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README.md

OpenHIM Core Component

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The OpenHIM core component is responsible for providing a single entry-point into an HIE as well as providing the following key features:

  • Point of service client authentication and authorization
  • Persistence and audit logging of all messages that flow through the OpenHIM
  • Routing of messages to the correct service provider (be it an HIM orchestrator for further orchestration or the actual intended service provider)

To get started and to learn more about using the OpenHIM see the full documentation.

Some of the important information is repeated here, however, the the above documentation is much more comprehensive.

The OpenHIM Road Map is available on our wiki


Requirements

Last 2 versions of NodeJS LTS will be supported

NodeJS (LTS) MongoDB
8.x >= 2.6 || <= 4.0
10.15.0 >= 2.6 || <= 4.0

Getting started with the OpenHIM-core

Docker Compose

  1. Ensure that you have Docker and Docker Compose installed.
  2. Navigate to the docker-compose.yml file found in the /infrastructure directory.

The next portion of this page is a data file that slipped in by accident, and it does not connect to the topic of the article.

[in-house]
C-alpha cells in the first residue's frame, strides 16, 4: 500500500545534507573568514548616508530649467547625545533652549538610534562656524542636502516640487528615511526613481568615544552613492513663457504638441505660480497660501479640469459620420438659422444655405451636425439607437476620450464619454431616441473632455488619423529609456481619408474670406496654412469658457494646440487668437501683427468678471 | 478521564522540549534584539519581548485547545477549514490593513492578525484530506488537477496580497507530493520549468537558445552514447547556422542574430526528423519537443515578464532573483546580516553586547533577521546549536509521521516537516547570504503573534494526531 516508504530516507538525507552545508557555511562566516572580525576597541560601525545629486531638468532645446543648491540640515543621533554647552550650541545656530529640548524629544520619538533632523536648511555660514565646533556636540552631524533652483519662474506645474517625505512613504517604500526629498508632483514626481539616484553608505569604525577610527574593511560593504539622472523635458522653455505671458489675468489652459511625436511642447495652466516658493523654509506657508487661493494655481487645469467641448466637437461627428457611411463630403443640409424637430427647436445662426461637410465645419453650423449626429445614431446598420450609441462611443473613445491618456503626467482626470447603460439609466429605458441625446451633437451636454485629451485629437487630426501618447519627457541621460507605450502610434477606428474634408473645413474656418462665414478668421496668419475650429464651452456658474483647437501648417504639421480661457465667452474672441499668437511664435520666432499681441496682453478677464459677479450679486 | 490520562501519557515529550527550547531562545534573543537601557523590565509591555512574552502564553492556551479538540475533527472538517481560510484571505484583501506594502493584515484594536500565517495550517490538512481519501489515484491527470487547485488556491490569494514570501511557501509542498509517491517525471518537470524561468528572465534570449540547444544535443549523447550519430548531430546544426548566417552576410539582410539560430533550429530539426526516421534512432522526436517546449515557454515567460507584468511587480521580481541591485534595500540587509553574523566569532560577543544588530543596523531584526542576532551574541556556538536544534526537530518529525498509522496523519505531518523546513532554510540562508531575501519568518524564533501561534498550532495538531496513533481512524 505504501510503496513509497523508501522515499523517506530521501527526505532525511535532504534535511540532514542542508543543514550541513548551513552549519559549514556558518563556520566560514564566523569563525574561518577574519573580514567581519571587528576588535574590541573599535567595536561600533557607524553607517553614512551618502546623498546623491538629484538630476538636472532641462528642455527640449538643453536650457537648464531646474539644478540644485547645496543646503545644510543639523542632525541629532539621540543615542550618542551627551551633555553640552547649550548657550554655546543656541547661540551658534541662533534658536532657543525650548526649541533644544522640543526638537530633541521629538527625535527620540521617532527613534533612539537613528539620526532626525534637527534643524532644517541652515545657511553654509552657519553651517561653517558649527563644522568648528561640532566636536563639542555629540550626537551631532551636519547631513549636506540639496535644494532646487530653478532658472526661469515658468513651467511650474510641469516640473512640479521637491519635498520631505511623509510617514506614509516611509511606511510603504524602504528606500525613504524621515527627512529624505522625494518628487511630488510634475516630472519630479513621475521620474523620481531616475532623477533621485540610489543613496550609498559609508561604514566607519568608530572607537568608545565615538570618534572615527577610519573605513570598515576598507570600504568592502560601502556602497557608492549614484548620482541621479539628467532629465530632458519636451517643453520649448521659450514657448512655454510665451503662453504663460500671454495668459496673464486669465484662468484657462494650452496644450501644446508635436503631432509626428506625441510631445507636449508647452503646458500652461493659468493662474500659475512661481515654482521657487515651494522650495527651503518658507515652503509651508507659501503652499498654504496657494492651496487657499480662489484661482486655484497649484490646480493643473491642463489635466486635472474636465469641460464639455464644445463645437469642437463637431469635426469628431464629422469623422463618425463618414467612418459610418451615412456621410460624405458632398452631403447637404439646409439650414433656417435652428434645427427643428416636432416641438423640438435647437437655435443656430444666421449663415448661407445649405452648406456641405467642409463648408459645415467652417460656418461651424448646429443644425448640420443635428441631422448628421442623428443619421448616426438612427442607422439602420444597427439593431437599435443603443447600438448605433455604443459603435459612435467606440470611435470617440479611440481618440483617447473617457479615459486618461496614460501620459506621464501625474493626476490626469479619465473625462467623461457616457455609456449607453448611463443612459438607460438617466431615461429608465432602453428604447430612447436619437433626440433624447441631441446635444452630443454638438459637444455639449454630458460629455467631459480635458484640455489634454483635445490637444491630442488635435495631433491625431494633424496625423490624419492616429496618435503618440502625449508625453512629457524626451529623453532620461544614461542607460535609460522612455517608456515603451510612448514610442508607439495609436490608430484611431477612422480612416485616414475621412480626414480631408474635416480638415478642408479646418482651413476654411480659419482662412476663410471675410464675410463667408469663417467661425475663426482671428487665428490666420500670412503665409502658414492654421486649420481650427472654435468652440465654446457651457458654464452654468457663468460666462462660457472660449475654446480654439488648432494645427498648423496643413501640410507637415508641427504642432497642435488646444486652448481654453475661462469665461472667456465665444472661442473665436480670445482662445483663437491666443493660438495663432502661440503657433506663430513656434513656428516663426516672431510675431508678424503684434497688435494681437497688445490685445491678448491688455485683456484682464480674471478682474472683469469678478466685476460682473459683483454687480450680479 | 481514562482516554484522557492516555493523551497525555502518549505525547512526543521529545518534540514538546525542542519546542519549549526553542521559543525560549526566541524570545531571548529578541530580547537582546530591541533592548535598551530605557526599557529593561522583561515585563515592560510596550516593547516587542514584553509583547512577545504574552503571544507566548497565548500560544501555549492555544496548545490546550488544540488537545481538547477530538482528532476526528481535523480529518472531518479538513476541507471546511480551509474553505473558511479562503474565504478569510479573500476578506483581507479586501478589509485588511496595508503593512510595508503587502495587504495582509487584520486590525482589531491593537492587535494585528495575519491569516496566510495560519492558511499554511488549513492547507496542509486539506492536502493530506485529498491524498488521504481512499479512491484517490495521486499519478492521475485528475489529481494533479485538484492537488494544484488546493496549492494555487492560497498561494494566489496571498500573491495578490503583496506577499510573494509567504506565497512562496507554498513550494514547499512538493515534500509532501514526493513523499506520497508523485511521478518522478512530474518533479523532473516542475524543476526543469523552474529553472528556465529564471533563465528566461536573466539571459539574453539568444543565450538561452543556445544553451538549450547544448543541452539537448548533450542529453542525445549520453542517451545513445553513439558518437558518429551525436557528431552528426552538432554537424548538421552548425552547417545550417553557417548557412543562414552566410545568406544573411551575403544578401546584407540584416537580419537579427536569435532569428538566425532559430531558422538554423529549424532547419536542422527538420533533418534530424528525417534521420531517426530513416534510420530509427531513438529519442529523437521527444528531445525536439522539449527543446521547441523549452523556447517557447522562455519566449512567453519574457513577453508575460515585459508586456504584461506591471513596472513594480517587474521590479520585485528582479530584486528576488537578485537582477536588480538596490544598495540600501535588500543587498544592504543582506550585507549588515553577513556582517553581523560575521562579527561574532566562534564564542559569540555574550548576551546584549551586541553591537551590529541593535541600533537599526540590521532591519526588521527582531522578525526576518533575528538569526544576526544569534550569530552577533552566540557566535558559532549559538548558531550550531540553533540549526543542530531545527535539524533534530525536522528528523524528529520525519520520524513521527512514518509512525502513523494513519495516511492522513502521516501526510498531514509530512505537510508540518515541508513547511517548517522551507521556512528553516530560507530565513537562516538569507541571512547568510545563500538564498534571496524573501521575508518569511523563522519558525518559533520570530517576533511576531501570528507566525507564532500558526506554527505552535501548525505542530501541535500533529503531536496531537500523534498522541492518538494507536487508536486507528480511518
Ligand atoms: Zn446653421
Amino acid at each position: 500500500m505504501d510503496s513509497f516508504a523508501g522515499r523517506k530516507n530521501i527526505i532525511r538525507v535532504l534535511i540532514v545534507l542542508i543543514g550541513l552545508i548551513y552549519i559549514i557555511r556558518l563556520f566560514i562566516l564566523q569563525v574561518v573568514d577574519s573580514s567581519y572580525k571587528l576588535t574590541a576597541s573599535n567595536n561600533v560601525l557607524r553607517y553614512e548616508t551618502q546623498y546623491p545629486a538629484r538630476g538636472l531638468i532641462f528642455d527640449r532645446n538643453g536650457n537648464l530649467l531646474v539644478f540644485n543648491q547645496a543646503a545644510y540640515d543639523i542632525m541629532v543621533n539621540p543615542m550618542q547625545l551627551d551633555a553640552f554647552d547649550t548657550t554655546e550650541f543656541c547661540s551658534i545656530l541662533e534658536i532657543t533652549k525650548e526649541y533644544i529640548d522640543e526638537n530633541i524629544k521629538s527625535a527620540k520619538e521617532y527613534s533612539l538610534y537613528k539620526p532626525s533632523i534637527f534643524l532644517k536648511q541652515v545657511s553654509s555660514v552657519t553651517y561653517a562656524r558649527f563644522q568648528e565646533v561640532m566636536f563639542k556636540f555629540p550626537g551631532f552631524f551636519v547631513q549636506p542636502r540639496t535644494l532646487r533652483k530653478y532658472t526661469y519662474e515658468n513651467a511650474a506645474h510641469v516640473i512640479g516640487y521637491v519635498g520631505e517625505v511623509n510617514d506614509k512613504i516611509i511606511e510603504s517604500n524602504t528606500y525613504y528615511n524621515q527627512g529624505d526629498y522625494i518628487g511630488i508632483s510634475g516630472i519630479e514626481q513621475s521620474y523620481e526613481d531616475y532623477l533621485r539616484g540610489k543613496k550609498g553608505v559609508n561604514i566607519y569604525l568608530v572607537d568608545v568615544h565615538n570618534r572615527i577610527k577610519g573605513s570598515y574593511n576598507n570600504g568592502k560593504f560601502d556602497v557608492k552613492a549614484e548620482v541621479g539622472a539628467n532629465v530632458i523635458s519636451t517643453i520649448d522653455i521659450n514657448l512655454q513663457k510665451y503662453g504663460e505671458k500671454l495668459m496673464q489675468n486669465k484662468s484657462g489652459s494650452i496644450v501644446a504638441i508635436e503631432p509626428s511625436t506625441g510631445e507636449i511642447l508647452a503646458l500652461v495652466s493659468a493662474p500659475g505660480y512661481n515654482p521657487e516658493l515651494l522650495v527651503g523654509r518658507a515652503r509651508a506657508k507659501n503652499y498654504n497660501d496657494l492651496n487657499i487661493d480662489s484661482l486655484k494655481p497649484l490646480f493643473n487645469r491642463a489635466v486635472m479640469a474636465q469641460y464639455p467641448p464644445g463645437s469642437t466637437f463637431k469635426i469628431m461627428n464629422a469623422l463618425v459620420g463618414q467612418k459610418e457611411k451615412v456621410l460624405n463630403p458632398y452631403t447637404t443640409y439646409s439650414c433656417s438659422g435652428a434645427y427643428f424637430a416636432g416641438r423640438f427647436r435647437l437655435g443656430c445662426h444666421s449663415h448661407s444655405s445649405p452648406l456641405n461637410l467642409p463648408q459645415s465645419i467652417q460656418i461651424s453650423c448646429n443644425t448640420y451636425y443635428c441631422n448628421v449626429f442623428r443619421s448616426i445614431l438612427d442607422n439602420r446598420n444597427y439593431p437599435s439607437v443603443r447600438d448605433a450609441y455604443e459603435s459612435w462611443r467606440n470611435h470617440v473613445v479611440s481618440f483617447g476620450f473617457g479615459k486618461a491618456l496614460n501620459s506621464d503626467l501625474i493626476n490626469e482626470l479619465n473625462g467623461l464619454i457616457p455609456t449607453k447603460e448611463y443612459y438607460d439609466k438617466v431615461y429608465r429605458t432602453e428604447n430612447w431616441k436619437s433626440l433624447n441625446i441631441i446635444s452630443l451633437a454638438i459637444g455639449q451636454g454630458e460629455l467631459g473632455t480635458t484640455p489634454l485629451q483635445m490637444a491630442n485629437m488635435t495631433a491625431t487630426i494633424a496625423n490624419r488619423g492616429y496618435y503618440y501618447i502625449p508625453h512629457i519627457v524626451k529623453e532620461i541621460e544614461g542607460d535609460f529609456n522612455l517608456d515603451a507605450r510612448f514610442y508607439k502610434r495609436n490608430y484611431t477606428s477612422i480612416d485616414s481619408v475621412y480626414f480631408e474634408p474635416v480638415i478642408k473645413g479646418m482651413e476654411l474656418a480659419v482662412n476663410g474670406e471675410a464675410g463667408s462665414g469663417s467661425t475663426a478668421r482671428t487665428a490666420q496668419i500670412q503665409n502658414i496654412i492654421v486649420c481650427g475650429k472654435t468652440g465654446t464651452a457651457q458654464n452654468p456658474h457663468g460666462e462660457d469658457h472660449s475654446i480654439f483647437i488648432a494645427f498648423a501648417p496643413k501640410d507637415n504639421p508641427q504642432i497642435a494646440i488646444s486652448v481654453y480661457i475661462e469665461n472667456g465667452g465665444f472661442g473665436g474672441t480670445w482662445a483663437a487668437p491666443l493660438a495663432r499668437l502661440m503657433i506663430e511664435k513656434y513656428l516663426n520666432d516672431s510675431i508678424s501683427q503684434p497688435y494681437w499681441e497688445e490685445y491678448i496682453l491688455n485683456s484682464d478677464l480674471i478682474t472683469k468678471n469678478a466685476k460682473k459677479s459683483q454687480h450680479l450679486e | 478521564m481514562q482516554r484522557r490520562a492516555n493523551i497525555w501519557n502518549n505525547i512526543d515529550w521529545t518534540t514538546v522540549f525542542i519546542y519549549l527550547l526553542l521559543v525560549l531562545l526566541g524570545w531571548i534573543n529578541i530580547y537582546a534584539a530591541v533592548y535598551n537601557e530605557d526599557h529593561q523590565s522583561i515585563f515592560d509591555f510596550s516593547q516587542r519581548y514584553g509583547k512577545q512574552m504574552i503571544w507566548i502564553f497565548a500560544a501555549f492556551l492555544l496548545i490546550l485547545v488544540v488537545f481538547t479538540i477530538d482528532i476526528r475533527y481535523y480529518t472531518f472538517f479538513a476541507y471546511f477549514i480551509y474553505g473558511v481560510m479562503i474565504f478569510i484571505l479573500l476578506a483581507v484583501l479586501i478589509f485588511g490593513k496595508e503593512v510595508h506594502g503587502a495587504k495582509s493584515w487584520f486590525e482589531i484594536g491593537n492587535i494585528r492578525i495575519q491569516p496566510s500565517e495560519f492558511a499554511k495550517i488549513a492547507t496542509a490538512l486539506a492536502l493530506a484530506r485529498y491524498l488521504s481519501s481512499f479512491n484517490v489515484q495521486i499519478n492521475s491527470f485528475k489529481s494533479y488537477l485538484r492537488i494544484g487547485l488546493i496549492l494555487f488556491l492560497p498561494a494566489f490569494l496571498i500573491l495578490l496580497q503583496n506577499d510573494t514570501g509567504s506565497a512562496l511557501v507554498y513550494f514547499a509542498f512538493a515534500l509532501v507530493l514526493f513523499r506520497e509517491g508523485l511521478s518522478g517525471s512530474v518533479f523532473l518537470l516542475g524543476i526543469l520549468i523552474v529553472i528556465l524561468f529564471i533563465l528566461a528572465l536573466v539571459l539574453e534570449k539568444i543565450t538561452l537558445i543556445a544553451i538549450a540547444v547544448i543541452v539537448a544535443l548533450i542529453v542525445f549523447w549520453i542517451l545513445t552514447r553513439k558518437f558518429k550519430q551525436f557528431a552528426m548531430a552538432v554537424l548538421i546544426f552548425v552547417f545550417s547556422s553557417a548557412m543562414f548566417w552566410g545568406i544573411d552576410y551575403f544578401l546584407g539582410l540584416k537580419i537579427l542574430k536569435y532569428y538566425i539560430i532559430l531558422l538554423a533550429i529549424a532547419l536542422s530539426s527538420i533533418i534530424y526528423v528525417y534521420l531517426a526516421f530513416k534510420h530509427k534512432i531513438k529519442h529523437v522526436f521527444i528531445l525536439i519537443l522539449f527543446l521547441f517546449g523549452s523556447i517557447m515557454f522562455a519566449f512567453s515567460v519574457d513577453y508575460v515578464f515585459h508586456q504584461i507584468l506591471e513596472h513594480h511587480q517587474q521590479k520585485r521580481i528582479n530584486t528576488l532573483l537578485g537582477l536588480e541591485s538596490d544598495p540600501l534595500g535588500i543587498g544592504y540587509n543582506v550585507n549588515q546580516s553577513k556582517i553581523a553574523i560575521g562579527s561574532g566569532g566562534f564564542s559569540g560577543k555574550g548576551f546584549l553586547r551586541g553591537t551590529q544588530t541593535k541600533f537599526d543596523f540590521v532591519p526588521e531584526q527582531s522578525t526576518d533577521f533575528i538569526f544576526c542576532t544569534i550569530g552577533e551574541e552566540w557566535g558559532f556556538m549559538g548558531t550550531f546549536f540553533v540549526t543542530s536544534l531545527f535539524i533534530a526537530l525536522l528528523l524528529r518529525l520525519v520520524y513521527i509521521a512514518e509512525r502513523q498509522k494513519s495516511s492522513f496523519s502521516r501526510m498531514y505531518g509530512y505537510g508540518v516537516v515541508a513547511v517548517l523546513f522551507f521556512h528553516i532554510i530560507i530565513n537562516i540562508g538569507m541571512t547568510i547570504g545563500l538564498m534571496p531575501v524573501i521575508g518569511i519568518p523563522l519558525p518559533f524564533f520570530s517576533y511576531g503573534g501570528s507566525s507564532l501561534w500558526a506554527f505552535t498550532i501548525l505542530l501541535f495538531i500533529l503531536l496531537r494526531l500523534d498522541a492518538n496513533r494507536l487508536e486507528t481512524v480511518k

3. Execute the Docker Compose file to pull the docker images and start the services in a detached mode: docker-compose up -d
  4. Once the services have all started, you will be able to view the OpenHIM Console in your browser.

NPM Package

  1. Install the latest stable Node.js >=8.9 <9 || >=10.13 <10.15.1. The latest active LTS is recommended.
  2. Install and start a MongoDB instance v2.6 up to v4.0. Please refer to the requirements table for accurate versions to use.
  3. Install the OpenHIM-core package globally: npm install openhim-core -g, this will also install an openhim-core binary to your PATH.
  4. Start the server by executing openhim-core from anywhere.

To make use of your own custom configurations you can copy the default.json config file and override the default setting:

wget https://raw.githubusercontent.com/jembi/openhim-core-js/master/config/default.json